The ability to communicate by words is one thing that sets mankind apart from all other creatures. God is the Author of language, and no one has ever used language as precisely as God does in the Bible, including His use of figures of speech. When most people say, “a figure of speech,” they are speaking in general terms of something that is not true to fact. However, genuine “figures of speech” are legitimate grammatical and lexical forms that add emphasis and feeling to what we say and write. In the Bible, God uses figures of speech to emphasize things that He wants us to see as important. Many people read the Bible and never ask themselves, “How do we know what God wants emphasized in His Word?” God uses figures of speech to bring emphasis where He wants emphasis, and therefore recognizing and properly interpreting the figures of speech in the Bible is important. Knowing the figures of speech God uses in the Bible helps us to understand the true meaning of Scripture and enables us to more fully enjoy its richness. It is important that we become somewhat familiar with the figures of speech in Scripture, of which there are more than 200 varieties. 
The figure we are going to cover in this article is Epistrophe (in English, pronounced i-piss’-tro-fee, and sometimes referred to as Antistrophe). The English dictionary correctly defines Epistrophe as the repetition of a word or words at the end of successive clauses or sentences. It is a related, but opposite figure from Anaphora, which is the repetition of a word or words at the beginning of successive clauses or sentences. Authors use Epistrophe for rhetorical or poetic effect, and God uses Epistrophe to draw the attention of the reader to something He wants emphasized.
We are familiar with Epistrophe in Lincoln’s Gettysburg Address, which speaks of “…that government of the people, by the people, and for the people, shall not perish from the earth.” We also see Epistrophe in some of the great literature of the world. Charles Dickens opened his famous novel, A Tale of Two Cities, with the line, “It was the best of times, it was the worst of times.…” While we are perhaps most familiar with poetry that ends in rhyming words, some stanzas of poetry end with the same word or phrase, thus employing the figure of speech Epistrophe. For example, the last two lines of the first stanza of Susan Coolige’s (1845-1905) poem Begin Again, end in “hope for you,” and Rudyard Kipling ended each stanza of his poem, Mother O’ Mine, with the words, “Mother o’ mine, O mother o’ mine.”
Below are some examples of Epistrophe from the Bible.
…If God is for us, who can be against us?
The repetition of “us” at the end of the phrases catches our attention and makes this verse easy to remember. God could have stated the same basic truth without the Epistrophe by saying something such as, “If God is on our side, who can be against us,” but that obviously lacks the emphasis that God has placed in His Word.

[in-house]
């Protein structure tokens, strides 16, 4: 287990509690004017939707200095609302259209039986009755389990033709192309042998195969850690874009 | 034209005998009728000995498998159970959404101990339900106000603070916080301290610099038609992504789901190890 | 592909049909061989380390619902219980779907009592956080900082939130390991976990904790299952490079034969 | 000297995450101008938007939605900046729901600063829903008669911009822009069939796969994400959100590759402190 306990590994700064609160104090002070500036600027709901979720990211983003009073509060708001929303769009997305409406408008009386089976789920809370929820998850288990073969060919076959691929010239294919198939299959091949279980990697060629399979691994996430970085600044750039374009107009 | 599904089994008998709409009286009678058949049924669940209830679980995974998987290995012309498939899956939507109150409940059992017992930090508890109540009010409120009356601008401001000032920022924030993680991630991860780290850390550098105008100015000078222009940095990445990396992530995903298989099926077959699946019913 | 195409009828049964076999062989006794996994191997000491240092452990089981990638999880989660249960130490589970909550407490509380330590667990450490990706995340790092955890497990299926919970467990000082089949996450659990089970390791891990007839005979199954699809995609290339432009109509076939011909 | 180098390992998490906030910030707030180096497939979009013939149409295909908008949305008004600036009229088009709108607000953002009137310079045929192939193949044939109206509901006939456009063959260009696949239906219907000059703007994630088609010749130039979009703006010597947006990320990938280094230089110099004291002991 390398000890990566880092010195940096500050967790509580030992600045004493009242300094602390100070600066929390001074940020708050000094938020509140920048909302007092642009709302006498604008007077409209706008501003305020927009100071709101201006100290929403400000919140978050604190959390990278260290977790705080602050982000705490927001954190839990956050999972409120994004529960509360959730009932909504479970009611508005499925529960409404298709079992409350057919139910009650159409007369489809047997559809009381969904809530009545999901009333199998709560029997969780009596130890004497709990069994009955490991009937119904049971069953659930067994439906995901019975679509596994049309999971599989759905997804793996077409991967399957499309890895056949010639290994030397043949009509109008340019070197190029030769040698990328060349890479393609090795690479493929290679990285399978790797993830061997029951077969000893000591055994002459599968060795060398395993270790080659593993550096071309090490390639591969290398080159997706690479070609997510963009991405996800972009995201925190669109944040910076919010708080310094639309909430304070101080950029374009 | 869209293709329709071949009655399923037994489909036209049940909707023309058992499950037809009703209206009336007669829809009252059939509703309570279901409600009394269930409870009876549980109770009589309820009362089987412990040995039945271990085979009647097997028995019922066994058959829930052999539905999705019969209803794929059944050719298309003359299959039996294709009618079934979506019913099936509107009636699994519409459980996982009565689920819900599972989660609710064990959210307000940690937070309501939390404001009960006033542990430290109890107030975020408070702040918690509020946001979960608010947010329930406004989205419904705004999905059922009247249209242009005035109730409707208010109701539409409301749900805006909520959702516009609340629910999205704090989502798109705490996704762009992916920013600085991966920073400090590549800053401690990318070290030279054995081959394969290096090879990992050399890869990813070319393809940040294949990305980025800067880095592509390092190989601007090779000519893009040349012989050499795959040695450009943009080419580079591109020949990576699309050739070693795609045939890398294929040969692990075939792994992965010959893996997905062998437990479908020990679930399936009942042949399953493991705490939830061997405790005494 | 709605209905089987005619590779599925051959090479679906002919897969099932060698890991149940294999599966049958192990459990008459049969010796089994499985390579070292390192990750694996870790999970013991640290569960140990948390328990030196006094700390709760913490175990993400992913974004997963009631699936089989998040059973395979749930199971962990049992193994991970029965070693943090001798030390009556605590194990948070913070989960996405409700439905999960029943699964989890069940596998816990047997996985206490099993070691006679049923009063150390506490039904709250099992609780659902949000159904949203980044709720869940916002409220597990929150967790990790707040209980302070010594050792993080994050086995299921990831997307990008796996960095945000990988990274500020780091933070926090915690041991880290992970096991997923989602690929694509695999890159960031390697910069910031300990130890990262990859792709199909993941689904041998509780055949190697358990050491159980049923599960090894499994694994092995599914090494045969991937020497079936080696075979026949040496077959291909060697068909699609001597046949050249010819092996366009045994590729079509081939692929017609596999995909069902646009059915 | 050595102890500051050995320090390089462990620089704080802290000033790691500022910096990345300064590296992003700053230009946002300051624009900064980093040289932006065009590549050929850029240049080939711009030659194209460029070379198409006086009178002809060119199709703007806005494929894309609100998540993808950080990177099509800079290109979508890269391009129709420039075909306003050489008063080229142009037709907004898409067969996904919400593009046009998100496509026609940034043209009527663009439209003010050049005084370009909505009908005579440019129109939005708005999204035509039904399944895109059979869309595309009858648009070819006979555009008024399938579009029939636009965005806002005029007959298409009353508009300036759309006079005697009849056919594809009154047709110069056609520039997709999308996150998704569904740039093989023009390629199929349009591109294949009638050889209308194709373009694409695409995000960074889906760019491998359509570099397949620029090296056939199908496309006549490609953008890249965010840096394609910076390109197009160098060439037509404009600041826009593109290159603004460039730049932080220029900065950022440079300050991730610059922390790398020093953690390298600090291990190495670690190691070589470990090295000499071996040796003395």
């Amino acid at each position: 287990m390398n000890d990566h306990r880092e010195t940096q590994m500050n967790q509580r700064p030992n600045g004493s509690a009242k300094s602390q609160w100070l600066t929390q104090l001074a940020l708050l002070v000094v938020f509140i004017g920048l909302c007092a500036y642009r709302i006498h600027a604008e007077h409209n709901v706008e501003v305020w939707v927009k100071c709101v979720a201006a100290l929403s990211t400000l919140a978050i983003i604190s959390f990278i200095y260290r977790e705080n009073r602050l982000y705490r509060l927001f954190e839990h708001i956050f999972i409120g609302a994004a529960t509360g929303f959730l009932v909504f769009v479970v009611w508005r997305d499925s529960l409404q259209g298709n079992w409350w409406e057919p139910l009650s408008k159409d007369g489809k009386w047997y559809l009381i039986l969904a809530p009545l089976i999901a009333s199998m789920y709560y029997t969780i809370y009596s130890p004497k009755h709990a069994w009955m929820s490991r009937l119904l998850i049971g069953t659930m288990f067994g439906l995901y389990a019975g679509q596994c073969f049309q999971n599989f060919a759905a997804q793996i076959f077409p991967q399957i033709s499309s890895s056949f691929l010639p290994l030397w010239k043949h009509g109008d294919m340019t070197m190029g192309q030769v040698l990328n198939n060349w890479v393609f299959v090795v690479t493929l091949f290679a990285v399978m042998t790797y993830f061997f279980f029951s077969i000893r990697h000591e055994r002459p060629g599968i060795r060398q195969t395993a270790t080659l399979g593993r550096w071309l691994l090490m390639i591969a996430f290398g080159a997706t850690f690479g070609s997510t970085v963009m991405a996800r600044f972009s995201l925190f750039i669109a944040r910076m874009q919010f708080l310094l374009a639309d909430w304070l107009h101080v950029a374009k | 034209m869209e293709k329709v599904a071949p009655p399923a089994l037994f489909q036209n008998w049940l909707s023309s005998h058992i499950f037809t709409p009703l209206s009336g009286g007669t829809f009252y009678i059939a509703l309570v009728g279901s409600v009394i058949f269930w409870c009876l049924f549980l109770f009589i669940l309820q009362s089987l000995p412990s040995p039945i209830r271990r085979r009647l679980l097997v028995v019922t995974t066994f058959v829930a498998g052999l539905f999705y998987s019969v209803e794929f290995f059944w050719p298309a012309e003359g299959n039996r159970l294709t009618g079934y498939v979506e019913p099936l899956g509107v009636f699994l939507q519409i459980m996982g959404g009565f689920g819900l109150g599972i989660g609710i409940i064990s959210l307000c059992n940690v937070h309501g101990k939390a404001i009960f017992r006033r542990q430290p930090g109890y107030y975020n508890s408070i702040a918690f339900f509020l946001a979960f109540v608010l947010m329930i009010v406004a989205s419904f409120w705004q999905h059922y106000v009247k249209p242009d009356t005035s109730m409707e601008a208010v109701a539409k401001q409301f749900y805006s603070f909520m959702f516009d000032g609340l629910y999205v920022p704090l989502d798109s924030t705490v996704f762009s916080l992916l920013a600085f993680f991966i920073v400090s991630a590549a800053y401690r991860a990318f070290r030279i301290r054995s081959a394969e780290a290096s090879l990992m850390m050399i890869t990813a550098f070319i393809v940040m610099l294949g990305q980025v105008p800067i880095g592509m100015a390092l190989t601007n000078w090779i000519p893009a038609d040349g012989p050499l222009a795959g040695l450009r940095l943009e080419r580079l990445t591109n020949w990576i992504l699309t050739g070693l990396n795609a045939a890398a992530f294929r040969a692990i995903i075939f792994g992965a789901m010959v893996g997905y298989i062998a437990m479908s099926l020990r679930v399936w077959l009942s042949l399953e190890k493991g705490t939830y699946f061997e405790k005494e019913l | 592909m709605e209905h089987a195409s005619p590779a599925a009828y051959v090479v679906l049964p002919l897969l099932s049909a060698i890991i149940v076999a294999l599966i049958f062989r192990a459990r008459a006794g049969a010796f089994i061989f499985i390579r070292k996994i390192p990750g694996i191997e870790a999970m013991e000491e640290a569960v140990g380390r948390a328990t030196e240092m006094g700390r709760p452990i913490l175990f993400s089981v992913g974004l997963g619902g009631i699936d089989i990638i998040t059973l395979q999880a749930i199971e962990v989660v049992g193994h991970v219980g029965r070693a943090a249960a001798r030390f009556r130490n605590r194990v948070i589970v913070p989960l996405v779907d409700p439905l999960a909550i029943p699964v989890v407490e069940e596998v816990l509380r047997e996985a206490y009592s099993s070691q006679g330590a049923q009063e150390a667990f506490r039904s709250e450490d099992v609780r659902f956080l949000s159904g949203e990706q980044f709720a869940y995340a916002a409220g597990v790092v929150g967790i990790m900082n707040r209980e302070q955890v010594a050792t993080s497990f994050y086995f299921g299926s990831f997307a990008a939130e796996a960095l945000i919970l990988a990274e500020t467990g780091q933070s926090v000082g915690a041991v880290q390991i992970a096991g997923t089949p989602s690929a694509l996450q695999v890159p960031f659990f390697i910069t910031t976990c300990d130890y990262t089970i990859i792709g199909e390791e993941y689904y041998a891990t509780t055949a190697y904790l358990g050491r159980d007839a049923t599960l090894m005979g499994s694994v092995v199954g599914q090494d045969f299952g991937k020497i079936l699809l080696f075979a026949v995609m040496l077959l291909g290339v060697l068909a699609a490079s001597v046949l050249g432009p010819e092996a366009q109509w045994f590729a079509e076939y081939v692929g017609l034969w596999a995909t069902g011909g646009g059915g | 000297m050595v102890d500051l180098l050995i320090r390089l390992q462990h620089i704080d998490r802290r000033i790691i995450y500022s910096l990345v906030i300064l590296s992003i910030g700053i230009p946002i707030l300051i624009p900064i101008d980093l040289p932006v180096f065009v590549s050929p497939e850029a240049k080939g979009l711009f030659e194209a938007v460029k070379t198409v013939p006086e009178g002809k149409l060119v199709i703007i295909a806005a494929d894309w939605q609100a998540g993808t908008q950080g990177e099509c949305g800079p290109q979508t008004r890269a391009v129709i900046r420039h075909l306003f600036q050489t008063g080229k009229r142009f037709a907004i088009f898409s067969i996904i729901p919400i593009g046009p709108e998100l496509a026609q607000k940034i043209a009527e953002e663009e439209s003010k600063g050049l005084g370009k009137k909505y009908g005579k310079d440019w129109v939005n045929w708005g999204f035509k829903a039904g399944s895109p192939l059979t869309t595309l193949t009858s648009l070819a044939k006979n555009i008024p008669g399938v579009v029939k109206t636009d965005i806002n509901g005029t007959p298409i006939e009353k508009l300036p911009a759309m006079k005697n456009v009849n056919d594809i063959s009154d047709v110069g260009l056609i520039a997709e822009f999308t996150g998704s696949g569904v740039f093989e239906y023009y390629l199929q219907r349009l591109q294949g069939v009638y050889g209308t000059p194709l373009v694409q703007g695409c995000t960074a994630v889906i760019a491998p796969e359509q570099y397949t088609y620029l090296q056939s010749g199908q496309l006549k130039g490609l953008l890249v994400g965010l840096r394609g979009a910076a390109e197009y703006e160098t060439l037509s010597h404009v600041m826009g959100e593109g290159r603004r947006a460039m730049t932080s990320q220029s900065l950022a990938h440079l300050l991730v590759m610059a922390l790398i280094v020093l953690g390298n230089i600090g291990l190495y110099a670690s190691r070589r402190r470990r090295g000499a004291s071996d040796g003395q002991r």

In a desert land he found him, in a barren and howling waste. He shielded him and cared for him; he guarded him as the apple of his eye,
As this is worded in the NIV, the Epistrophe is translated out of the English, and so the emphasis is lost. However, in the Hebrew, each phrase ends with hu (him), and given the context set in verse 9, the emphasis shows God’s special care over “Jacob,” who represents both the person, Jacob, and all his people, Israel. Note verse 9 and 10 together (v. 10 is Bullinger’s translation).
Deuteronomy 32:9 and 10
(9) For the LORD’s portion is his people, Jacob his allotted inheritance.
(10) In a desert land he found him; And in the waste howling wilderness, about, he led him; He instructed him; As the apple of His eye He kept him.
“Who is he, this King of glory? The LORD Almighty—he is the King of glory.”
The Epistrophe emphasizes who God is.
Psalm 118:10-12 (KJV)
(10) All nations compassed me about: but in the name of the LORD will I destroy them.
(11) They compassed me about; yea, they compassed me about: but in the name of the LORD I will destroy them.
(12) They compassed me about like bees; they are quenched as the fire of thorns: for in the name of the LORD I will destroy them.
The Epistrophe is God’s emphasis that if we are going to win, we must do it in the name of the LORD.
1 Corinthians 13:11 (KJV)
When I was a child, I spake as a child, I understood as a child, I thought as a child: but when I became a man, I put away childish things.
The repetition of “child” (perhaps translated even better as “baby”), draws our attention to the verse and powerfully makes the point that God wants made: we are all just “children” seeing things unclearly until Jesus comes again, at which point we will be mature.
Revelation 22:11 (KJV)
He that is unjust, let him be unjust still: and he which is filthy, let him be filthy still: and he that is righteous, let him be righteous still: and he that is holy, let him be holy still.
This verse, in the very last chapter of the Bible, emphasizes that even in the last times people will go on living according to their own desires, and then on Judgment Day they will get what they deserve (Rev. 22:12).
It sometimes happens that the figure Epistrophe is translated out of the English, as we saw in Deuteronomy 32:10 above. However, it can also happen that an Epistrophe can be put in the English Bible even though it does not appear in the original text.
Acts 19:15 (KJV)
And the evil spirit answered and said, Jesus I know, and Paul I know; but who are ye?”
In the Greek texts, the two words translated “know” are different, so there is no Epistrophe.
 E. W. Bullinger, Figures of Speech Used in the Bible (Baker Book House, Grand Rapids, MI, reprinted 1968).